Sublime or Mundane ?

Slider Squirrel

If squirrels had their own social media this gal would rate highly. Just look at that flamboyant tail-you won’t see many that bushy or multi-colored. And, that pose, viewed from the rear which has become so popular. Then there is that coy expression with a sideways glance as if to say, “What do you have that I don’t have?”. Let’s not forget her marbled eye, cute twitchy nose and tiny whiskers. All of this beauty while balancing steadily on a slider chair with a nonchalant grip on the iron bar. I’m surprised she didn’t take a selfie!

Seriously, this is my last photograph of a squirrel for quite some time, but I couldn’t resist such a beckoning subject. After taking a jet tour through various social media sites recently, I was reminded how much this rodent has in common with humans, social media and self-publication. I mean, how many images can one take of eating out or hugging friends; enjoying a cocktail or describing what makeup to use; vacation photos about how many places one has seen in a day, a week, a month or a year; digitized faces and places which we try so desperately to convince others that are as real as they appear. Egos get stroked and reality choked.

I’m not against sharing good looks, fun moments, fantastic locations, unusual food or exotic experiences. It’s just that we share the ‘fantastic’ so often that our images and texts all tend to blend together into one big melting pot of the same extraordinary. Where are the mundane photos such as of a motorist double-parked because he or she was late to an appointment or a couple hand picking fruit while at the grocery store? How about  kids tossing rocks in a stream or dogs simply laying around doing nothing but panting? Corporate meetings where half the attendees are falling asleep or mimes losing their balance while acting on street corners in NYC?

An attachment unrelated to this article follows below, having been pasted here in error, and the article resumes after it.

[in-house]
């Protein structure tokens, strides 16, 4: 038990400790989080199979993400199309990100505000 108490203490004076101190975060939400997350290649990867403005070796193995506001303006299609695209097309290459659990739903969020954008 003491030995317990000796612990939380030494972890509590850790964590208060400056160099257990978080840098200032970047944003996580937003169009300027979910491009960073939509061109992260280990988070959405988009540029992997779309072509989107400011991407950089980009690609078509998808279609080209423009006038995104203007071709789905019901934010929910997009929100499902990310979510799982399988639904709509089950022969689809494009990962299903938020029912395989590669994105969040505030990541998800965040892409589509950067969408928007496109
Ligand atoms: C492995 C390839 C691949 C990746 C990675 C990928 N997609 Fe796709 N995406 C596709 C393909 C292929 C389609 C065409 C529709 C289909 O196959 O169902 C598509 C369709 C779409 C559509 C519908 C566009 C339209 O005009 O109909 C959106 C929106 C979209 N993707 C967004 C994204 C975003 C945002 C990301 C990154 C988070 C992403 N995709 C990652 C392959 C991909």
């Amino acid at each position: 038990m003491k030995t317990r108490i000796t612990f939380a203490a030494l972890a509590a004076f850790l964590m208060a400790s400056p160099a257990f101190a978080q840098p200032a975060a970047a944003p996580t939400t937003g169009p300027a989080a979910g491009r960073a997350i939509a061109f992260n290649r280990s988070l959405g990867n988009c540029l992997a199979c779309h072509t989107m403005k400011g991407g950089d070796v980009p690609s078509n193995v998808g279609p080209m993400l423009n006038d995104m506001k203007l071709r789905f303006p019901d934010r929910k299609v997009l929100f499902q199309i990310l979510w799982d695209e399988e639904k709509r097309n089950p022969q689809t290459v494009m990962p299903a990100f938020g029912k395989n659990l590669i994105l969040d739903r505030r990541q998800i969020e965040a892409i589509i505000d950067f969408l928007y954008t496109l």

Ordinary doesn’t sell…not on television, in videos, on social media outlets, in magazines or even within our government. And, certainly not through our ‘smart’ phones or tablets where we post and view so much of this extraordinary content. Sensationalism is all the rage and Americans lead the parade. Perhaps my optical lenses need to be cleaned so I can see Americana without the bias. And, hopefully, my perspective will change along with clarity. I really do want to be a part of the sublime-especially when framed within the daily routines of life.

Herons, Routines & Change

60D to 8-18-15 022

Routines are a part of our daily existence. Many are essential, some are detrimental, and others are neutral in their affect upon our lives. Take this Blue Heron for instance. Every morning (I assume his behavior is the same since I have always seen him near the same spot at this lake in the dawn hour). His routine probably results in a breakfast meal of sorts so it could be described as essential.

People, on the other hand, are a bit more complex, as are their routines and the reasons for them. Something I have noticed about routines since I am between jobs: they can be both comforting and boring. With the exception of going to work, I have not altered my early morning or evening routines a great deal. I have made a few changes which are refreshing. I find myself feeling a bit uncomfortable at times since I had followed the same week day routine for decades.

Change can be positive or negative depending on one’s perspective. I choose to embrace this time of change optimistically. Here’s to good fishing!